Harsh? Or just the honest, real life experiences of ministry in the ‘city by the sea’?  Bear in mind that Fr Blake greets members of Brighton’s homeless community day in, day out, at his door.  Few people in Brighton would suggest that all of Brighton’s homeless community are of either sound mind or are perpetually truthful, yet this does not stop both Fr Blake and his flock loving, feeding and caring for them, more than most in Brighton.

The Martyrdom of St Laurence
The misrepresentation of an honest Priest who had does more than most to help the homeless

Just days after their cruel hit-piece, The Argus itself ran a poll in which 54% of readers said they would like the Council to ban ‘super-strength’ lager being sold in order to curb the ‘anti-social behaviour’ of members of Brighton’s homeless community. Fr Blake,  far from condemning the homeless, was simply reflecting on his experiences as a priest, but honesty can get you into hot water with The Argus, those great champions of Brighton’s homeless and of those who help them.

Nearly a whole month after his reflection on St Laurence, Bill Gardner wrote his piece with the headline, ‘”Lying” and “Messy” Poor Sent by God to Test Us’.  With stunning journalistic flair, Mr Gardner claimed that the Brighton priest had, ‘condemned’ street drinkers, ‘complained’ about a homeless man, ‘blasted’ homeless people who came to his door and that he found homeless people “quite a trial” to deal with and here began the international controversy of the Catholic priest who was characterised in the  local, national and international press as somehow ‘hating the poor’.

In his blog post, Fr Ray did no such thing.  He put the many troubles, difficulties and hardships of the poor in the context of St Laurence, the fifth century Deacon who died defending them as the ‘treasure of the Church’.  Fr Ray’s message was that we should imitate the kindness and charity of St Laurence, who loved the poor and showed us that they are the real ‘wealth’ of the Church.

Was The Argus’s motivation just good, old-fashioned anti-Catholicism?

St Mary Magdalen's Church feeds the homeless 365 days a year
The truth is that few people are as compassionate on the poor in Brighton as this good and faithful priest and the volunteers who work on the soup run, the financial support of which is due to his direct appeals to his congregation.

Whatever Brightonians make of the Church’s position on such issues as human sexuality, abortion and marriage, the accusation of meanness or hatred of the poor cannot be levelled at either Fr Blake or the parishioners of St Mary Magdalen’s Church, who entirely fund the soup run to the homeless from their own pockets and who also both co-ordinate and assist it for no pay whatsoever.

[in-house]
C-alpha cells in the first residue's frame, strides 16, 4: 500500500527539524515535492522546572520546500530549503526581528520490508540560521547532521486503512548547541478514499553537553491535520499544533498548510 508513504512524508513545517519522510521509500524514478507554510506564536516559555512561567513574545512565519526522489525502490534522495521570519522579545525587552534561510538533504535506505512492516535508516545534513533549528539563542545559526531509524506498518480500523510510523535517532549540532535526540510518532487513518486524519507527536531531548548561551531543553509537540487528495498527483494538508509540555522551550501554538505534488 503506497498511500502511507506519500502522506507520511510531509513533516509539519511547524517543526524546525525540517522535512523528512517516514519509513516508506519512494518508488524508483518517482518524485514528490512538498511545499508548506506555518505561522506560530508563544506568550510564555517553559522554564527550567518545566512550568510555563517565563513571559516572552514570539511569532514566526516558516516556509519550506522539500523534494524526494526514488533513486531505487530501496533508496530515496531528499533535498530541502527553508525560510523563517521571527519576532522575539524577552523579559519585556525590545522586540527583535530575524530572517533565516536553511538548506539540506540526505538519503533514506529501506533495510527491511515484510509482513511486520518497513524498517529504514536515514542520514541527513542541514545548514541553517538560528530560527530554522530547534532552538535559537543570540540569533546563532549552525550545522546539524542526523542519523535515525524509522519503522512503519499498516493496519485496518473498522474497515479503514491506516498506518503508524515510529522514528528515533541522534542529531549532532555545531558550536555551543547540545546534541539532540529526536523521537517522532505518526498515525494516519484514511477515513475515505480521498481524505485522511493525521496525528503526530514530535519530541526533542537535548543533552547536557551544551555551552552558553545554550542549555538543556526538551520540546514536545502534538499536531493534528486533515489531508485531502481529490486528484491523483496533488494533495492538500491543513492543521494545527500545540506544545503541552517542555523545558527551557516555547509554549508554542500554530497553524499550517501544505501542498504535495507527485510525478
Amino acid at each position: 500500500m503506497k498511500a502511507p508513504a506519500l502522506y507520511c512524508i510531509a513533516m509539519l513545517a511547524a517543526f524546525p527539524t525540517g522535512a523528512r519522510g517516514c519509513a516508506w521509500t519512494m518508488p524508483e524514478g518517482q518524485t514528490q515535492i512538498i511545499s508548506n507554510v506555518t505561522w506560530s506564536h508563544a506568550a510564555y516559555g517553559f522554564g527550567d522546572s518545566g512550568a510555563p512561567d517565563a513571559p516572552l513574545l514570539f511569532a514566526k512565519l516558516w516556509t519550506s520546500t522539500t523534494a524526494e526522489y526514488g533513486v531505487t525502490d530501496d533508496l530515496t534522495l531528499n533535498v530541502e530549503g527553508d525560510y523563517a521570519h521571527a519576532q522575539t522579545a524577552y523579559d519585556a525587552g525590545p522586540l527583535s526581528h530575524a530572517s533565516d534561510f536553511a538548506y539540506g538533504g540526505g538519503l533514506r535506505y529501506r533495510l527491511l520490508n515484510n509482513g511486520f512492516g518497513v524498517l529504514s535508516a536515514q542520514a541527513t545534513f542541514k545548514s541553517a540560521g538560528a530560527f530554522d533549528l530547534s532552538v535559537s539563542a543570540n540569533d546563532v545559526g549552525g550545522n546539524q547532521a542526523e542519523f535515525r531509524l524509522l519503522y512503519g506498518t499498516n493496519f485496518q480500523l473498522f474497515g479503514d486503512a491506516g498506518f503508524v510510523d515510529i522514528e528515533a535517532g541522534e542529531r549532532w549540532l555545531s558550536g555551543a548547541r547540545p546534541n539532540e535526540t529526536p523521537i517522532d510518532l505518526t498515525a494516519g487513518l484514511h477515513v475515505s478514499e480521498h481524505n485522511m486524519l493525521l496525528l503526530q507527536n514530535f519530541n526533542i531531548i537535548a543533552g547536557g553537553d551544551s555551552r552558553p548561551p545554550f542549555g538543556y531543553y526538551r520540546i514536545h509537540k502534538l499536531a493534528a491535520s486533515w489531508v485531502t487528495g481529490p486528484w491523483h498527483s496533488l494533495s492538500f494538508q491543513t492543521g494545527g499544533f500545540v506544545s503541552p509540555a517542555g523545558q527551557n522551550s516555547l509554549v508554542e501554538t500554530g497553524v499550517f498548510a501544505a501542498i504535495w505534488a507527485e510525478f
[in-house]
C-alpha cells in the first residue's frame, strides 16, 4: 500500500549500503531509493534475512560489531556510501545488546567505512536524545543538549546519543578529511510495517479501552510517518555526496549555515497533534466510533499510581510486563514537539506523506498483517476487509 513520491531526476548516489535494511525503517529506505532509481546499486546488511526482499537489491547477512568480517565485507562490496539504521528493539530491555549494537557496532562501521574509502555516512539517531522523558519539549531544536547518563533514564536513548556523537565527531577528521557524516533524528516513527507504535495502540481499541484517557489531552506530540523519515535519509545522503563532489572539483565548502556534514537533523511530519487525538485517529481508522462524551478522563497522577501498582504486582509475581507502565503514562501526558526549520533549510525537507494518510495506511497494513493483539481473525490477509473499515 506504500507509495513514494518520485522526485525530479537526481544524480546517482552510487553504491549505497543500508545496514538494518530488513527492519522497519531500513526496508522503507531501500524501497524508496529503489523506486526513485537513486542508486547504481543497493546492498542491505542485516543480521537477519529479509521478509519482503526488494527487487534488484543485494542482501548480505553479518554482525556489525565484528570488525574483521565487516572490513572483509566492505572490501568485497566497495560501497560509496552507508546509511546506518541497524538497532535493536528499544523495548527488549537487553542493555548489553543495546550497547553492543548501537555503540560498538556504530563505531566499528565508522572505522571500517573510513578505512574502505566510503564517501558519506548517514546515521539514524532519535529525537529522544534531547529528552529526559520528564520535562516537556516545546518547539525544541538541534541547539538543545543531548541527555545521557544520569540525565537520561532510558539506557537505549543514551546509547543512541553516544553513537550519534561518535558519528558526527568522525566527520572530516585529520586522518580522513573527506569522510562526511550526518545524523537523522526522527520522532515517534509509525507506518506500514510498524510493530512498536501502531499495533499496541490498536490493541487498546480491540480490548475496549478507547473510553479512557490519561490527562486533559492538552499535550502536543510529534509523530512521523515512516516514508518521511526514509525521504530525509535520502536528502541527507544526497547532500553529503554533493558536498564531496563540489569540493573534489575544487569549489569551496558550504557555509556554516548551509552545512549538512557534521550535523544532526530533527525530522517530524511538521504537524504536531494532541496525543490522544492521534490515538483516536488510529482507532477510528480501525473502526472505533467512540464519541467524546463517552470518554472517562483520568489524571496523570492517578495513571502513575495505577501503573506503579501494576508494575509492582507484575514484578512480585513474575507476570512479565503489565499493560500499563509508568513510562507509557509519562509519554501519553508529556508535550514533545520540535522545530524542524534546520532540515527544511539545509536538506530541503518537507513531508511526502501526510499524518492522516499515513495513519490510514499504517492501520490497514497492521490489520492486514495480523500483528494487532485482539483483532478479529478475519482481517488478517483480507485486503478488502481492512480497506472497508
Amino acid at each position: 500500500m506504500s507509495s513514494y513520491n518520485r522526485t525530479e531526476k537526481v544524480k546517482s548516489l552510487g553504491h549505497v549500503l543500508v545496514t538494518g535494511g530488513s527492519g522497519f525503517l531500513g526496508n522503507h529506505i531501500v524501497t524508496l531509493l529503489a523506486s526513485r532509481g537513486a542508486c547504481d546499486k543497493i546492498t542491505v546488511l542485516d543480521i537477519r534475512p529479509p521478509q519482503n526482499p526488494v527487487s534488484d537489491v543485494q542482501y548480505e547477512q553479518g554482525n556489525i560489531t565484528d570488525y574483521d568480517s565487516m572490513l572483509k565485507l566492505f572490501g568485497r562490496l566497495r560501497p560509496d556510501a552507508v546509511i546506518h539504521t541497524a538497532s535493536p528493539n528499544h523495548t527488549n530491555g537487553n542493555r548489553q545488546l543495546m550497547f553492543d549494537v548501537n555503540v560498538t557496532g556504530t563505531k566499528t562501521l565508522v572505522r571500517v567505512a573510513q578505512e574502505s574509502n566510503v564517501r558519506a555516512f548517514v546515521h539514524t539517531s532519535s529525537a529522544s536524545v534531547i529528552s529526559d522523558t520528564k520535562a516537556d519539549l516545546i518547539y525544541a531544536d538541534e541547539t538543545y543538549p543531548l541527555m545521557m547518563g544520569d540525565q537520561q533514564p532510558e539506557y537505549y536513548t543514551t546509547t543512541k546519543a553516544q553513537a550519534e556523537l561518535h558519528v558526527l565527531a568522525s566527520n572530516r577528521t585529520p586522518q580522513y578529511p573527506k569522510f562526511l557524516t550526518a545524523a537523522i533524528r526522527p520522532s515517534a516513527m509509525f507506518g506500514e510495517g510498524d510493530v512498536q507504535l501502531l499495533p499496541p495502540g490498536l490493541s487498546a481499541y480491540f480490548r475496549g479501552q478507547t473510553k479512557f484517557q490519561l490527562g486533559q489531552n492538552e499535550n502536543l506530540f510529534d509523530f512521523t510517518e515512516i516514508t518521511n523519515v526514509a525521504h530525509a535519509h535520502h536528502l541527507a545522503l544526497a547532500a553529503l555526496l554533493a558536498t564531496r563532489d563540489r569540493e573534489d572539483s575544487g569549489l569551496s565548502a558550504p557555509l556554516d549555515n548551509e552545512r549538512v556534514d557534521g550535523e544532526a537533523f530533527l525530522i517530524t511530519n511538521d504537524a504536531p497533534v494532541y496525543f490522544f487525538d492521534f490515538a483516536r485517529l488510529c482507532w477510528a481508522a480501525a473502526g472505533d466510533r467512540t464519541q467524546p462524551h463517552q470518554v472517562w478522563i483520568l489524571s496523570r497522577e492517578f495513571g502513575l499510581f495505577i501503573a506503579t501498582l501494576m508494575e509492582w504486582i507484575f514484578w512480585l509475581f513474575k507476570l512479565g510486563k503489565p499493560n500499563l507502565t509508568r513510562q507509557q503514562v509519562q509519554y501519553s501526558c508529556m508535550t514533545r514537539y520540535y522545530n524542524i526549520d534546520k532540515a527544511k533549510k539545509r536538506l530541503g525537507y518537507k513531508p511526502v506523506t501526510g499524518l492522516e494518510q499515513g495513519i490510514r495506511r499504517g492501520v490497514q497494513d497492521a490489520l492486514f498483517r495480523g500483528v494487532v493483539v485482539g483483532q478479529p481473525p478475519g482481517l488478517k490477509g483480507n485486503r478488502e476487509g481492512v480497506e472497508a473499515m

Replying to The Argus’s shocking article, Fr Blake said on his blog:

‘Perhaps Mr Gardner might like to help on our soup run.  It doesn’t have to be 365 day a year, once a week would be fine, providing he treats our clients with respect.  Or maybe he could take Jason or Daryl or Pawel or Dawn out for a cup of coffee or a meal, or just come a clear up the next time someone comes in and vomits or bleeds all over my kitchen because he is on drugs or has been beaten up.

Maybe, next time I run out of money I could tap him for a few quid when some vulnerable 17-year-old girl needs to top up her phone to speak to her mum because her boyfriend has beaten her up or she needs a roof over head because she is sleeping in a tent and it is just few degrees above zero and she is vulnerable. Or maybe the next time I am arranging a child’s funeral and someone comes to the door in need of someone to talk because they are suicidal, I can send them round to Bill’s place so he can spend a couple of hours listening to them.  Here, too, I am neither complaining, blasting, lambasting or anything else, just asking.’

There is little doubt that Mr Gardner removed from Fr Blake’s blog post both the context and much of the content of his reflection on the Feast of St Laurence.  Earlier in the same week, no less, he wrote a previous piece for The Argus in which he claimed Fr Blake had expressed ‘outrage’ over a bondage bridal fair in Brighton. He had written nothing on his blog commenting upon the fair and Fr Blake merely gave a telephone reply to Mr Gardner re-stating the sanctity of marriage for Catholics.  What does a journalist expect a Catholic priest to say? So, it would appear that two mischievous articles in one week concerning the same priest might suggest a trend bordering on obession that leads some to believe that Mr Gardner may have ‘had it in’ for this Catholic priest.